At some point when you get the fundamentals down, you should be able to play reasonably satisfying bridge. Then the game opens up as even more fascinating. You can then go as far as you want to take it by further study and play.

I might add that I still go back and reread that fundamental book from time to time and am still learning from it.
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#27 User is offline   Vampyr 

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Posted 2017-July-21, 21:52

What book is that?
I know not with what weapons World War III will be fought, but World War IV will be fought with sticks and stones -- Albert Einstein
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#28 User is offline   Phil 

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Posted 2017-July-22, 06:27

View Postpolarmatt, on 2017-July-20, 03:36, said:

Can someone play good bridge solely by playing a ton (like 12 hours a day) and not reading any books on the subject? basically just playing by instinct.
I'm planning on doing this.


Curiously, playing by instinct is something that gets developed after you've trained yourself and after you've been playing for a number of years. But this only occurs after you have put thousands of hours into intense study.

But if you are serious about the game and do not mind working 12 hours a day at it, why would you go about it this way? It's horribly inefficient..

Playing bridge is a function of three things;

1 counting. This is an area that you can develop by playing a lot. As a matter of fact, I'd argue you cannot become a good counter any other way.

2.themes. You need to recognize various themes to be a good player. 'Instinctively' it won't feel right to refuse tricks, But there are many situations where you need to. Now, I suppose if you played a hand and went down and studied the record and GIB said to duck a trick, you might figure out why. Or not. However, by reading, or at least talking about bridge with people that have read, you'll get these concepts down quicker.

3. Execution.This is all of the other areas that are necessary to be good and to excel. Being a good partner (you did realize you needed one of these, right), playing in time limits, etc.

You don't need to understand conventions to become competent. You need them for a top level partnership, however,
Winner - BBO Challenge bracket #6 - February, 2017.
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#29 User is offline   rmnka447 

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Posted 2017-July-22, 10:12

View PostVampyr, on 2017-July-21, 21:52, said:

What book is that?

Watson's Classic Book on the Play of the Hand at Bridge by Louis Watson.

But any good basic book on card play should suffice -- Card Play Technique by Gardiner & ?, Bill Root's books, and many others.

The important thing is that the more grounded you are in the fundamentals, the more solid a player you are. If you never execute a trump coup, endplay, or squeeze, but can consistently play excellent fundamental bridge, you'll win against most opposition.

When you study a book the first time, you never pick up everything important that's there. So revisiting a book after playing for a while helps you pick up and gain better understanding of what the book was teaching.


Oh, and the first time I read Watson as a teenager eons ago was a copy available from my local public library.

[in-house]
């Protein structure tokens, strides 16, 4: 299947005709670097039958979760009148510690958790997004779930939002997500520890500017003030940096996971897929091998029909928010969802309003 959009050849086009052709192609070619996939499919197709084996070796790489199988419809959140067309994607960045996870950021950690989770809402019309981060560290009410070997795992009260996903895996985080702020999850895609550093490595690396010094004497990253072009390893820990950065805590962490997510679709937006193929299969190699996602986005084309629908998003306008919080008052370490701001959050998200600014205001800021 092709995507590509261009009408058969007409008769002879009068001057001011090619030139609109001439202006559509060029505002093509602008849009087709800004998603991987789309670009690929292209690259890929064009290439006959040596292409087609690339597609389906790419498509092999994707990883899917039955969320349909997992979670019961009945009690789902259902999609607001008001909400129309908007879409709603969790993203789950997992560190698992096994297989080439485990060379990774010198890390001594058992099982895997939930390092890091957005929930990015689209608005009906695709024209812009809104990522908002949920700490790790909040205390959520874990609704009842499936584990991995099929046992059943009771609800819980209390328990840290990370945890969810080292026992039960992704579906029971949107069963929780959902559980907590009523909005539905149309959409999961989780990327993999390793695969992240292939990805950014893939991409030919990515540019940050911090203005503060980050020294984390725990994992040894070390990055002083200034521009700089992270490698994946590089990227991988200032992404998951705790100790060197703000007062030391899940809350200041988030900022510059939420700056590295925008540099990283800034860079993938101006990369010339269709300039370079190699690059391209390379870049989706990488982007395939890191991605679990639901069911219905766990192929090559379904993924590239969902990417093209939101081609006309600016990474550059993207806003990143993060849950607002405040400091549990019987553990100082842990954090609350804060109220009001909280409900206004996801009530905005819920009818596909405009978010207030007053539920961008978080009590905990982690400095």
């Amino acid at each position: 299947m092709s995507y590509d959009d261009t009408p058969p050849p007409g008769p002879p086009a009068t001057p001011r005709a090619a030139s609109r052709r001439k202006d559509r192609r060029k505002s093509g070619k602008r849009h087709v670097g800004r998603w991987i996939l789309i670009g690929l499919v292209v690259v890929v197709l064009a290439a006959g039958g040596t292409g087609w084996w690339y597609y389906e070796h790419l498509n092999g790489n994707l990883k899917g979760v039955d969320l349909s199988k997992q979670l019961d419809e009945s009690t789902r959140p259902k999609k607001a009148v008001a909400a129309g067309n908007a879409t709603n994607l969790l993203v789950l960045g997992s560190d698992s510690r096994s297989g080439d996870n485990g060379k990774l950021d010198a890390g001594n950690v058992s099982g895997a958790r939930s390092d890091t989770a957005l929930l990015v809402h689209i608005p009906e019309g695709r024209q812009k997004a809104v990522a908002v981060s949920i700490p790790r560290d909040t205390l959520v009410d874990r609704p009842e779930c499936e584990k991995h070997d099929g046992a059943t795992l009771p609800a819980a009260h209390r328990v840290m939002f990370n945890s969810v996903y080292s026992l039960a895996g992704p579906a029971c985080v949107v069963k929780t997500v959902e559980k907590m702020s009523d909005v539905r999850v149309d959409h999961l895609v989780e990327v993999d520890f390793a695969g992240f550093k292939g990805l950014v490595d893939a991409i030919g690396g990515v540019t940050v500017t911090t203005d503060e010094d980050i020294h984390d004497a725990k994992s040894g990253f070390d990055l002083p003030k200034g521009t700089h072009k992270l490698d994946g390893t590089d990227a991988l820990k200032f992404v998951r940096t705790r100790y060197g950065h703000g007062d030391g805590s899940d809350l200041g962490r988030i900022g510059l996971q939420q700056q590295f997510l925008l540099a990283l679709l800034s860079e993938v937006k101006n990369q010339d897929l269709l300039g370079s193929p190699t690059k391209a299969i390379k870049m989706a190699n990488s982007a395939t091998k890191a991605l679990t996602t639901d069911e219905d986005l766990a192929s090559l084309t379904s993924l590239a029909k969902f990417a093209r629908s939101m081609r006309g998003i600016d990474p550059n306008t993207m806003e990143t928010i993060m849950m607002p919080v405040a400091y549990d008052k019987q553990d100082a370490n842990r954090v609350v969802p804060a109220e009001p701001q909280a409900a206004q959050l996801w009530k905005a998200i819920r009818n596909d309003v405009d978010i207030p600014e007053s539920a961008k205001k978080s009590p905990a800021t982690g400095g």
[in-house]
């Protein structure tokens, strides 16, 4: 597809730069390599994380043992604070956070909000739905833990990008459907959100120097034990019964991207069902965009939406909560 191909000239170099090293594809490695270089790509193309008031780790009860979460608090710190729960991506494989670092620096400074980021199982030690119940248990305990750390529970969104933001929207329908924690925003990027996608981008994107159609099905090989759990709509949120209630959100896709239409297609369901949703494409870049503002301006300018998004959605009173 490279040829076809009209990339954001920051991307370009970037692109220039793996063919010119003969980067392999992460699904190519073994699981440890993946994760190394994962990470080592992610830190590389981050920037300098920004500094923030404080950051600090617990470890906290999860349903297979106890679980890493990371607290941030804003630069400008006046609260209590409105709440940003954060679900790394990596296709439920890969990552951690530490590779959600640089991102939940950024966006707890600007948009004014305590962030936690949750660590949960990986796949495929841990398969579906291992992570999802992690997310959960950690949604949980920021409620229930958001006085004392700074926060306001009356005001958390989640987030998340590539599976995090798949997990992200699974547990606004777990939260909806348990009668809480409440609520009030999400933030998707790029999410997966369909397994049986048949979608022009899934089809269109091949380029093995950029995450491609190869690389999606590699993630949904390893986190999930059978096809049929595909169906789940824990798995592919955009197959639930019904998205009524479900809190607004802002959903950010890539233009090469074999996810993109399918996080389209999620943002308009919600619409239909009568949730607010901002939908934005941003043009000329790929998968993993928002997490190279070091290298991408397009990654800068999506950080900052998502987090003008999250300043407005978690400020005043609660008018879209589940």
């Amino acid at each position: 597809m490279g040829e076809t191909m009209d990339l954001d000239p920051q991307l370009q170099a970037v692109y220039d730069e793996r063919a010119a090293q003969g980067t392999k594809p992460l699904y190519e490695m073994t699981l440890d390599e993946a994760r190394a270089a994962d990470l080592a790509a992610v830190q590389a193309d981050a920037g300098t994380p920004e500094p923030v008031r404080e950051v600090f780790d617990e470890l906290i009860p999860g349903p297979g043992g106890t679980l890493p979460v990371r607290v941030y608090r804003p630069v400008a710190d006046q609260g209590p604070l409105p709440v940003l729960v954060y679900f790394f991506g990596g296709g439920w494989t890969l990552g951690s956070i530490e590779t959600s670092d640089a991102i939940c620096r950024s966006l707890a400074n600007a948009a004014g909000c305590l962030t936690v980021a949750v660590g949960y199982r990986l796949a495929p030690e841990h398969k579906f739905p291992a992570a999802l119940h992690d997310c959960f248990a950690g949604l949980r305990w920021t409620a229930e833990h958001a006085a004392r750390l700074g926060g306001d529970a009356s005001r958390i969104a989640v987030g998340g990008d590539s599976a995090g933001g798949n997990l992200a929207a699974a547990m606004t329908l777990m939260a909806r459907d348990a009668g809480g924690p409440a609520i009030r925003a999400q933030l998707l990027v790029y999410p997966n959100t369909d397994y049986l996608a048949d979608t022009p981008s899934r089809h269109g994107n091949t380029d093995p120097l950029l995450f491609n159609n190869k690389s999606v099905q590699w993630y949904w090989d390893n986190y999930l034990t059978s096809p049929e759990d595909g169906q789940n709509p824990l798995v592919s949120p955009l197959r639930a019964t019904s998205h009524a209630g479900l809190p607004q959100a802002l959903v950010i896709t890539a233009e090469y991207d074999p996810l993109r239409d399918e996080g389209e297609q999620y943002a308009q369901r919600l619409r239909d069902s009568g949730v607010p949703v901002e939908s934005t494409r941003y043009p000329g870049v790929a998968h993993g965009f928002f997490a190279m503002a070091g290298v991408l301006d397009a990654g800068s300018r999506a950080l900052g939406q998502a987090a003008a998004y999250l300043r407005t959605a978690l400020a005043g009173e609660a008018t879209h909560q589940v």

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#30 User is offline   ncohen 

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Posted 2017-July-22, 13:30

I agree with most of the players that learning by experience alone is tremendously inefficient and will never get you as far. You would have to be pretty amazing to figure out a holdup play on your own, or an inner finesse, or (unless you're good at math) how to do probability calculations when playing card combinations. And, lots of needless errors on the way. I still remember in high school, playing duplicate with a high school partner, that he lead 4th best from his longest and strongest suit versus NT. All very well, except that he held KQJ2, and declarer held A10x.
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#31 User is offline   RD350LC 

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Posted 2017-July-22, 19:57

View Postrmnka447, on 2017-July-22, 10:12, said:

Watson's Classic Book on the Play of the Hand at Bridge by Louis Watson.

But any good basic book on card play should suffice -- Card Play Technique by Gardiner & ?, Bill Root's books, and many others.

The important thing is that the more grounded you are in the fundamentals, the more solid a player you are. If you never execute a trump coup, endplay, or squeeze, but can consistently play excellent fundamental bridge, you'll win against most opposition.

When you study a book the first time, you never pick up everything important that's there. So revisiting a book after playing for a while helps you pick up and gain better understanding of what the book was teaching.


Oh, and the first time I read Watson as a teenager eons ago was a copy available from my local public library.

I have to agree. Watson's classic book is a very good book-it starts at the very basics, and continues on to intermediate and then advanced play.
Another very good book is Hugh Kelsey's "Killing Defence". If you make it through that one, you will become a very tough player. Be warned, this is not an easy book to go through.
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#32 User is offline   Stephen Tu 

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Posted 2017-July-22, 23:52

Watson is so dry to read though. Much prefer Root's books, Gardener/Mollo card play technique mentioned earlier. Same stuff for the most part, more easily digestible.

I agree Kelsey Killing Defense is great but is I think for post intermediate level, not for beginners.